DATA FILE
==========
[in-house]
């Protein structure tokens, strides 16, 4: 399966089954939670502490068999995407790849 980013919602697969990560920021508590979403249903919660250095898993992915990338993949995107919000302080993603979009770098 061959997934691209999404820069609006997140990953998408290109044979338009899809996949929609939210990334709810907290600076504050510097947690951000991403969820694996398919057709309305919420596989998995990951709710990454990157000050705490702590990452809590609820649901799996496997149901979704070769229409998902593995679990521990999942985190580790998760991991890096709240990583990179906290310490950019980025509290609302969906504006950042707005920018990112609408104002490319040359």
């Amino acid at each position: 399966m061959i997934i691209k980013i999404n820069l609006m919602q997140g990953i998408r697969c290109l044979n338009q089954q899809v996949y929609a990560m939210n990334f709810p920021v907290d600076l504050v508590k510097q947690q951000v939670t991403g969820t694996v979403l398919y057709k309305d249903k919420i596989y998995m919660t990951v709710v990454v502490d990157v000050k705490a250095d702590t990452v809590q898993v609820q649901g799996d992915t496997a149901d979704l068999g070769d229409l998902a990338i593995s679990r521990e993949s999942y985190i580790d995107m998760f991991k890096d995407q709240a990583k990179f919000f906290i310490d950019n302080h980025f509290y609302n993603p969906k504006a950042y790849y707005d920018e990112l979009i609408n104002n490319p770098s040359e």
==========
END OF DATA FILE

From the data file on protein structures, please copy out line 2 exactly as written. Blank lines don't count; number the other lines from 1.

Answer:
């Protein structure tokens, strides 16, 4: 399966089954939670502490068999995407790849 980013919602697969990560920021508590979403249903919660250095898993992915990338993949995107919000302080993603979009770098 061959997934691209999404820069609006997140990953998408290109044979338009899809996949929609939210990334709810907290600076504050510097947690951000991403969820694996398919057709309305919420596989998995990951709710990454990157000050705490702590990452809590609820649901799996496997149901979704070769229409998902593995679990521990999942985190580790998760991991890096709240990583990179906290310490950019980025509290609302969906504006950042707005920018990112609408104002490319040359």